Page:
Ohio Jewish Chronicle, 1955-05-27, page 01
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YIW// Serving Coltunbus and Central Ohio Jewish Ck>mmunitY \\y/ _ ^ P I^i: •^>/^^:'j^^ Vol. 33, No; 21 COLUMBUS, OHIO, FRIDAY, MAY 27, 1955 MR. HARBISON On NCJE Board At the 29th annual eonferent-c of tiie National Council for Jewish Education, held in Atlantic City May 19-23, Daniel Harrison, prin¬ cipal of Uie Columbus Hebrew School, was elected on the Execu¬ tive Committee. The NCJE membership is com¬ posed pf executives In Jewish edu¬ cation-, such as directors of Bur¬ eaus of Jewish Education and prin¬ cipals of Hebrew Schools. * • Educators attending the annual convention we re u rged to accept leadership posts ijn their various communities in order to help mold Jewish community life. In a resolu"- tion adopted at the closing session >l the conference, the educators were asked to help guide Jewry as It begins Its fourth century of life in America. The conference decided to for. mulate a set of standards for ac- <;redltlng Hebrew schools and ap¬ pointed a commission to. draft standards. Another resolution call¬ ed for a national conference In the Fall, in cooperation with the A- merican Association for Jewish Education, the lay body associated with the National Council, to con¬ sider the problem of Jewish teach¬ er shortage. All forces In the com. munity will be drawn into this conference. UJF Urges Response From Those Yet Unsolicited Herbert Levy, campaign chairman, and Troy Feibel. president of the United Jewish Fund, announced thia week that some 3,000 men, women, young adults and junioi's have contilbuted to the 195,') United Jewish Fund. "Many of those who have given," said Mr. !--<'vy, "have given more than ever before, but there are still many to be heard from. We cannot stress enough the fact that the .success of' our campaign depends upon the response received now from those* who are still being con¬ tacted. Many of these people were out of town or imavailable when our volunteers called at their homes. We nre hoping that they will respond generously when called upon." Troy Feibel stated: "Major institutions and progrnm.s of communal service 42 In all depend on the generous response of the people of Columbus to the 1955 campaign for their support. Bring help to those in need, wherever they may be, strengthening Jewish life, supporting Hpeclallzed programs of medical research and treatment; and bringing new strength and sustenance to Israel In her struggle towards econom¬ ic self-sufficiency; these are the goals to bo att^iincd through the sup- \ port nf our annual united community campaign. .1 "As this message reaches you, the majority of the contributors will have made pledges. Whether our goal wiil be peached will be deter¬ mined by the response of those who have not yet been solicited If you have not yet been reached by your solicitor, please kiH^-p these things In mind. "Those who have rJready given have made an increased investment in these humanitarian programs which thc United Jewish Fund cam¬ paign supports. They have done so because they recognize the des¬ perate need for more funds and becavise they want to Insure the suc¬ cess of a united campaign In meeting our communal obligations. To those of you who have not yet given, the success of the campaign is W your bonds-yours Is now the decision. Only your increased gift can now assure that our 1955 campaign so well begun can be drawn to a successful conclusion." VICE^PUESIDENT OF KABBINIOAJL ALUMNI Rabbi Samuel W. Rubenstein, spiritual leader of Agudas Achlm Congregation, was re-elected vice- president of the Rabbinical Alumni of the Yeshiva University, New York City. This group is composed of more than 600 graduates of the largest Orthodox Seminary o f America. Rabbi Rubenstein recently re¬ turned from the 12th annual con¬ vention of this . group, Ijeld at Spring Valley, N. Y. / ¦ NIEMORY OF FIRST 23 JEWISH SETTLERS lt< NEW YORK HONOREO IN SPECIAL CEREMONY NEW YORK. iJTAi A flagpole, commemorating the arrival in New York over ,300 years ago of the first group of 23 Jews, was pre- sented to the city last week-end by the New York Joint Legislative Committee, to commemorate the tercentenary of American Jewry. The presentation of the 72-foot flagpole set in a seven-foot high granite base was made by Gov. Averill Harriman. A bronze plaque on the base reads: "Erected by the State of New York to honor the memory of the 23 men, women and children who landed In September 1654, and founded the first Jewish- community in North America." The legislative committee, appointed by Gov. Thomas E. Dewy last year, Is headed by Judge Joseph M. Proskauer. Present at the ceremony were civic leaders and representatives of the three major faiths. Addressing the dedication ceremony, Gov. Harrlman declared: "The 23 whose arrival we commemorate were Jews fleeing persecution, caught up In the most persistent, most cruel injustice to western civil¬ ization. There was no HIAS here to welcome them, and Peter Stuy. veaant ordered them to jail. Bul his superiors in Holland overruled him and gave'asylum to the refugees. They set to work, put down roots, and prospered. "When a century later our republic w&a taking form the Jewish community was one of the oldest In America, contributing as always with the Jews, Its share of the blood and treasure that won our Inde¬ pendence. Today their successors comprise nearly a third of New York City's 8.000,000 people. Our city has been im.measurably enriched by their contribution to every aspect ot our lite." IX)r LEVIN Fund Chairman Milton J. 1.^'emnn, president of Beth Jacob Congreg.ilion, n n- | nounces the establlsliment oi a m<- : moriaJ fund for the late Rabbi | Iveopold Greenwald. Contributions 1 ill be used to build on to the ' synagogue a library room, which will bear the name of Rabbi Green- . wald. Ijouia M. Ijfvin. who was a very ' close friend and a great admirer of the late rabbi, accepted the chair manship of this worthy project with the hope that ever>'one in thc entire Jewish community, regard, less of hia affiliation, wilt share in the memorial for a wontlerful personality, a great rabbi in our community fgr over 30 years, and a world wide recognized sage In I.srael. Checks may be niadc payable td the Rabbi Leopold Greenwald Me morial Kund and mailed to the following; I-oui.s M. I-^'Vin, chair¬ man, 2762 Plymouth Ave.; Mr. Joe Swartz, co-chairmun, 350 East¬ moor Blvd.. or Morris Weinstock 1217 Wilson Ave. Bee Jays Sponsor Cabaret Dance Beth Jacob Brotherhood's an nual spring dance cabaret style will be held In the social hall of the synagpgue, OQfi Bulen Ave.. Saturday evening. June 4. AdmiS' sion price Is $2 per couple, includ Ing a full-course dinner. Tickets are available from any member of the Bee Jays. As a highlight of the evening's entertainment, a "take-off" is be¬ ing prepared for the popular TV program, "This Is Your Life." The "mystery guest" is due for many surprises. A. big cash drawing and dancing to tlie music of Bob Marvin's or¬ chestra will complete the June 4 agenda for BJ's and their guests. MEL FRANK TO MC/ GOLDEN JUBttE:'^ Melville D. Frank has accepted the Invitation of Beth Jacob to act an master of ceremonies at the dinner marking the 50th annivers¬ ary of Beth Jacob Congregation on Juno 12. 1 he dinner will honor the pa.4t presidents of the congregation. There will be guest speakers at the event, marking Beth Jacob's goldeni^annlversary. The history of th synagogue will be briefly out- hnid from its humble origin to its present glory, in one of the most modern buildings of its kind. There are only seven living past presidents, and all will be present to be honored on June 12. Tho social hall is being decorated for the event, under the cupervision of Harold Maggied and his com¬ mittee. Ushers will be supervised by Dr. Charles Young. Tickets can be had by calling Pres. Milton J. Leeman, ticket chairman, or Mac Haas at CA. 4-8121 or DO. 8656. ATTENTION: JWVs Place of assembly for the Me¬ morial Day parade has been chang¬ ed. Capitol Post 122 will be part of the 2nd Division, forming on N. Sth St., facing south toward Broud St. Time of assembly Is 8:30 a. m., with the parade moving at 9 a. m. .\^i^SKBY .SCHOOL HOLDS SIMMER SESSION Summer session of the Broad St. : Temple Nursery School will open July 1. Registrations are now being taken for children between tho ages of 2-6 for both the summer I and fall terms. The School will,con- f tinue its program of progressive !¦ education under the guidance of I Mrs. Bertha Kraus. Safe. chaperon- Jed,transportation will be furnished. j Dally mid-morning snacks and a nutritious lunch each Friday will be served. The well-rounded pro¬ gram, with emphasis upon Jewish tradition, appeals . even to the youngest children. For in/ormatlon, coll the Temple, EV. 9535, pr Mrs. Kraus, EV. 8685. RECEPTIONS TOMORROW iX)R CONFIRMANDS Confirmation exercises will be held at Broad St. Temple and Bry¬ den Rd. Temple Sunday morning. A reception will be held In the social haJl at Broad St. Temple, im¬ mediately following confirmation exercises. The conflrmands of Temple Is¬ rael will be honored at a reception Sunday. 7, p. m. to 8;30, at the Deshler-Hl'lton Hotel. Rabbi Kaplan's Anniversary Features Awards Banquet at Hillel - More than 200 guests watched director and student leaders re. cclve awards at the SOth Anniver¬ sary Awards banquet of the B'ncd B'rith Hlllel Foundation, Wednes¬ day evening. The banquet specially honored the 20th anniversary of Rabbi Harry Kaplan's directorship ot the foundation. -> In appreciation for his years of devoted guidance to Hlllel, mem¬ bers of the HUlel Advisory Board and friends In the Jewish com- mnnity presented the rabbl vrtth plans for a trip to Israel. Rabbl Kaplan will leave during the sum. mer. ITje HlUel key, given only to graduating seniors who have merit¬ ed ' Uw foundation'* moat coveted avnird, wu given-to: Morria Gold, Marcia D. Fnsher, Phyllis Maggid and Harold Tannenbamn. Outstanding leaders who received the Hillel Honor Certificate, the highest undergraduate award, were Jack Frlcdgut, Sue Greene, Myrna Kesaler, Judy Nelson and Deena Nichols. Book, awards were given to 18 leaders who have done outstanding work In specialized deportments of the foundation. They were: Mike Adler, Libby Rapport, S a A d y Swack, Ruth Kaplan, Linda Talkin, Bob Saltz, Rlto Green, Nina Bal- las, Hannah Gruen, Bemle ShtUtz, Aaron Katz, Aaron Berman, Davi¬ ds Bernstein, Sybil Joseph, Ron Cohen, Joel Levy. Harry Stem and Gloria Etta Schnipper received awards for their work with the Hillel Players. Marjorie Judson, HiUel secretary received an award in appreciation for her contribution. Honorable mention was given to Dave Foreman, Janet Fishman, Carole Caine and Shirley Green, for their work as freshman leaders, ^hree members ot the Hlllel Ad¬ visory Board were awarded the Honor Key for outstanding service to Hillel. They were Ben Yenkin, Herman Katz and Robert Mellman. A special plaque, designating him as an honorary member of tjM Advisory Board, waa present¬ ed to Leonard Kol^ Mr. Kohn has worked wltti tbe Board for nearly two decadea. ^ Judy Nelson, ctwihalrmon of the United Jewish Student Fund. pre. sented the Columbua division of the UJF with the check from stu¬ dent efforts during this year's cam¬ paign. The Rel>ecca Kaplan Memorial Fund was formally presented by Fund chairman, Loula Krakoff. The Fund wiua established in mem¬ ory of the tate Rebecca Kaplan, wife of the director. It will be used tor scholarships and an annual Re¬ becca ' Kaplan Lectureship, to be held on the anniversary of her passing. Guest speakers for the Annivers¬ ary banquet were Philip M. Klutz- nick, national president of the Su¬ preme Lodge, B'nol ^'rith, and Robbl Arthur J. Leiyveld, liotionol director of the B'nol B'rith Hlliel foundations. Prominent leaders of the Advis¬ ory Board who took part In the event were Edward Schlezinger, Rabbi Nathan Zellzer, Rabbl Jer¬ ome Folkman, L W.' Gorek, Her¬ bert WUe, Ben Yenkin ond Sidney Kuswomj, notional treasurer of the Supreme Lodge, B'nal B'rith. Installation of new Student Council members was mode by Mr. Gorek, member of the executive committee of notional B'nol B'rith. Installed were: executive council members, Jock Friedgut, preaident; Dave Foreman, first vice-president; Sue Greene, 2nd vice-president; Mike Adler, treos., Sandy Swack, corresponding sec'y, and Shirley Green, recording sec'y. Thirty members of the Council were then Installed.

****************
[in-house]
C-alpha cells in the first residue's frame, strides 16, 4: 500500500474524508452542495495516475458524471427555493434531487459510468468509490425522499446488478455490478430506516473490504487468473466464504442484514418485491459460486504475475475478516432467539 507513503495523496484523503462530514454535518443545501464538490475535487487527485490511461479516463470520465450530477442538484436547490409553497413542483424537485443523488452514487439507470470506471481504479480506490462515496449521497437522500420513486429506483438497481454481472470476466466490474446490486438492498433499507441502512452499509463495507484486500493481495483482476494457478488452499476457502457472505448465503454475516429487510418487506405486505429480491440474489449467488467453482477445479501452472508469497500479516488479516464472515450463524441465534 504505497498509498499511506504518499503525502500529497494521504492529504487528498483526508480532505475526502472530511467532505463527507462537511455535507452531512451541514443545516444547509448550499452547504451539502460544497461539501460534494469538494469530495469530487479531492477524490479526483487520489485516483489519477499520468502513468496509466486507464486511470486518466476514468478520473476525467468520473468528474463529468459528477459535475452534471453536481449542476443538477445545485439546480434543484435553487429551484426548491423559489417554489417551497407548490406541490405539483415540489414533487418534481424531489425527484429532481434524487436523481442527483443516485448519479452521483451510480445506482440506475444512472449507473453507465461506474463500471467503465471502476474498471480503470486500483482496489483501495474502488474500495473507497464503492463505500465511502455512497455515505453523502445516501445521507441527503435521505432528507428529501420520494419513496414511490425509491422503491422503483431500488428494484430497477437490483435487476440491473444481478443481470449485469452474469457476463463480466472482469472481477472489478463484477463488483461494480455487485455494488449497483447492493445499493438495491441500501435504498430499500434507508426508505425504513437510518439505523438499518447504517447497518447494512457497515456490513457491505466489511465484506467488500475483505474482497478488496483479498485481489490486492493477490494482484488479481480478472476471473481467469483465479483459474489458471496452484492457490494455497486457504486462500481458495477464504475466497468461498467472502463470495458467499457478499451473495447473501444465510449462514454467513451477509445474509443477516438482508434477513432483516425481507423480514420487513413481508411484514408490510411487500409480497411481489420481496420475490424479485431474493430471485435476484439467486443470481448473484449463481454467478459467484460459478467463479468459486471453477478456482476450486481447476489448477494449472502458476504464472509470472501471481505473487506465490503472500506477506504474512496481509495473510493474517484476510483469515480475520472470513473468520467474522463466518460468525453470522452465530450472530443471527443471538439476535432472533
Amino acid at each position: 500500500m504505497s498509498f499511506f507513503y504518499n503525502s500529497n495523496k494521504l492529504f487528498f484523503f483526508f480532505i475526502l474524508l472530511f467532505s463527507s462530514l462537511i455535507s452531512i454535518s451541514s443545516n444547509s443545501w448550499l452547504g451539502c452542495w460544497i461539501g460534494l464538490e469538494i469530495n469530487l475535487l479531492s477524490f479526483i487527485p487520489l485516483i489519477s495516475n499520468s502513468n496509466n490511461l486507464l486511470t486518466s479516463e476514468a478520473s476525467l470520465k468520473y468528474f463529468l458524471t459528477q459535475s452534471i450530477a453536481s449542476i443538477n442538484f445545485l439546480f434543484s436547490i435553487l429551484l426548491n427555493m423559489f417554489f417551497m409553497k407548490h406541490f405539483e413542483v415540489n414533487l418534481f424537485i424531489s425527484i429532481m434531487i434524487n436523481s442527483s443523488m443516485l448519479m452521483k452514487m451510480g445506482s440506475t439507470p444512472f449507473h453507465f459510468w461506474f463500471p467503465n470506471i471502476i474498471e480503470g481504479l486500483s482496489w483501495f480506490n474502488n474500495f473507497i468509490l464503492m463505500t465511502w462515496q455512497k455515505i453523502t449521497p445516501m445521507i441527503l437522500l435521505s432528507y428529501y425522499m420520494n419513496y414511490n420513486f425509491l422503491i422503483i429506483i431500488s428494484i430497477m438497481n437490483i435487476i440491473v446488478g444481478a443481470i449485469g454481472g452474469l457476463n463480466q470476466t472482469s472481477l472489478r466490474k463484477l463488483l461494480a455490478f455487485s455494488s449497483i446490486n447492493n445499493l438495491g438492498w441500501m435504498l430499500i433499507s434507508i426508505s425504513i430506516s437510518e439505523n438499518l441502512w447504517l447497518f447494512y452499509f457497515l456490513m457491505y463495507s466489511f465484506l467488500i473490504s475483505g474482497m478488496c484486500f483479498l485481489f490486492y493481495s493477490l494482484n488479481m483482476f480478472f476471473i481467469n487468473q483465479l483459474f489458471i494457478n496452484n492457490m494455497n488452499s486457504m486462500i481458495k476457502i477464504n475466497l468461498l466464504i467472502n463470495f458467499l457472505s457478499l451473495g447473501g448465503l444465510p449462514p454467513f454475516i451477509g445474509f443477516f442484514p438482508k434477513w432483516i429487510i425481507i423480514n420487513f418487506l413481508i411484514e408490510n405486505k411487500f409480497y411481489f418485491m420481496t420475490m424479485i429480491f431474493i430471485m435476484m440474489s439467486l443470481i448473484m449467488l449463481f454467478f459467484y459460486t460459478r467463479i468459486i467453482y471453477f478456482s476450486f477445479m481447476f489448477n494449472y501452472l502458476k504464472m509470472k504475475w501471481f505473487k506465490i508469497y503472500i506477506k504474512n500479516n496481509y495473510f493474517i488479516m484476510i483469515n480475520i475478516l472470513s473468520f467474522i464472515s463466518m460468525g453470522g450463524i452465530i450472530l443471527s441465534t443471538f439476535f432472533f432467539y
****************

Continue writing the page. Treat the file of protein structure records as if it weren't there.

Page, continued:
|Title||Ohio Jewish Chronicle, 1955-05-27|
|Subject||Jews -- Ohio -- Periodicals|
|Place||Columbus (Ohio); Franklin County (Ohio)|
|Creator||Ohio Jewish Chronicle|
|Collection||Ohio Jewish Chronicle|
|Submitting Institution||Columbus Jewish Historical Society|